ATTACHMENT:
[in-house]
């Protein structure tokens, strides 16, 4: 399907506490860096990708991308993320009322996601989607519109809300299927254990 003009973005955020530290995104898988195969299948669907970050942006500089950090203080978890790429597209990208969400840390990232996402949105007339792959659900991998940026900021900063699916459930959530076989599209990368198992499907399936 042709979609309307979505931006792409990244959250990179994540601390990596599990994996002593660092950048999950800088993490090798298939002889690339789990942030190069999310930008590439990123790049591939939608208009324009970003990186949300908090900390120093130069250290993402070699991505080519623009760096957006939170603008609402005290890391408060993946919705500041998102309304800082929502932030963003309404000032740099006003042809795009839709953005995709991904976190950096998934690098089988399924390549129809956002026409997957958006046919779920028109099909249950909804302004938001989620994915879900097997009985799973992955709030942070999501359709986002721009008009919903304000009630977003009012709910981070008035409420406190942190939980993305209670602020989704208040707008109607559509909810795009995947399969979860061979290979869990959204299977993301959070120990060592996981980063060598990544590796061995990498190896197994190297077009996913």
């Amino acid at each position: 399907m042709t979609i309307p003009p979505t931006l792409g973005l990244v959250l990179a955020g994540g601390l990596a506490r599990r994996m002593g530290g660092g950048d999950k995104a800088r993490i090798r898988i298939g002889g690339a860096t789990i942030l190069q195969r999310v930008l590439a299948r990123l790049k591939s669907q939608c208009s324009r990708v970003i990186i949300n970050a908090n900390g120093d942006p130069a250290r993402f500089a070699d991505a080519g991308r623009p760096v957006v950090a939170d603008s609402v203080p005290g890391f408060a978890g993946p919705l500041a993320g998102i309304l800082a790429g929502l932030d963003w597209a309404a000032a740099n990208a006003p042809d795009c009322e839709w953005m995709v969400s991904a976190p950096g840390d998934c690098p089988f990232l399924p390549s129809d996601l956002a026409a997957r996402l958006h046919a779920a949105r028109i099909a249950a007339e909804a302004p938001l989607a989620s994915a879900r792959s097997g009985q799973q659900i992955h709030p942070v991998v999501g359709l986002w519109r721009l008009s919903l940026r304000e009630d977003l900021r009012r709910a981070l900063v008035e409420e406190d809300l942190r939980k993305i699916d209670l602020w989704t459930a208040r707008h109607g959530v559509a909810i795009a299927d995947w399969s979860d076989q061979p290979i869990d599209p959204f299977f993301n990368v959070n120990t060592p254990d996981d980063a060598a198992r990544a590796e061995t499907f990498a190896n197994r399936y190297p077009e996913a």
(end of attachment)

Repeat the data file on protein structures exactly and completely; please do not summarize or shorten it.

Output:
[in-house]
């Protein structure tokens, strides 16, 4: 399907506490860096990708991308993320009322996601989607519109809300299927254990 003009973005955020530290995104898988195969299948669907970050942006500089950090203080978890790429597209990208969400840390990232996402949105007339792959659900991998940026900021900063699916459930959530076989599209990368198992499907399936 042709979609309307979505931006792409990244959250990179994540601390990596599990994996002593660092950048999950800088993490090798298939002889690339789990942030190069999310930008590439990123790049591939939608208009324009970003990186949300908090900390120093130069250290993402070699991505080519623009760096957006939170603008609402005290890391408060993946919705500041998102309304800082929502932030963003309404000032740099006003042809795009839709953005995709991904976190950096998934690098089988399924390549129809956002026409997957958006046919779920028109099909249950909804302004938001989620994915879900097997009985799973992955709030942070999501359709986002721009008009919903304000009630977003009012709910981070008035409420406190942190939980993305209670602020989704208040707008109607559509909810795009995947399969979860061979290979869990959204299977993301959070120990060592996981980063060598990544590796061995990498190896197994190297077009996913």
């Amino acid at each position: 399907m042709t979609i309307p003009p979505t931006l792409g973005l990244v959250l990179a955020g994540g601390l990596a506490r599990r994996m002593g530290g660092g950048d999950k995104a800088r993490i090798r898988i298939g002889g690339a860096t789990i942030l190069q195969r999310v930008l590439a299948r990123l790049k591939s669907q939608c208009s324009r990708v970003i990186i949300n970050a908090n900390g120093d942006p130069a250290r993402f500089a070699d991505a080519g991308r623009p760096v957006v950090a939170d603008s609402v203080p005290g890391f408060a978890g993946p919705l500041a993320g998102i309304l800082a790429g929502l932030d963003w597209a309404a000032a740099n990208a006003p042809d795009c009322e839709w953005m995709v969400s991904a976190p950096g840390d998934c690098p089988f990232l399924p390549s129809d996601l956002a026409a997957r996402l958006h046919a779920a949105r028109i099909a249950a007339e909804a302004p938001l989607a989620s994915a879900r792959s097997g009985q799973q659900i992955h709030p942070v991998v999501g359709l986002w519109r721009l008009s919903l940026r304000e009630d977003l900021r009012r709910a981070l900063v008035e409420e406190d809300l942190r939980k993305i699916d209670l602020w989704t459930a208040r707008h109607g959530v559509a909810i795009a299927d995947w399969s979860d076989q061979p290979i869990d599209p959204f299977f993301n990368v959070n120990t060592p254990d996981d980063a060598a198992r990544a590796e061995t499907f990498a190896n197994r399936y190297p077009e996913a």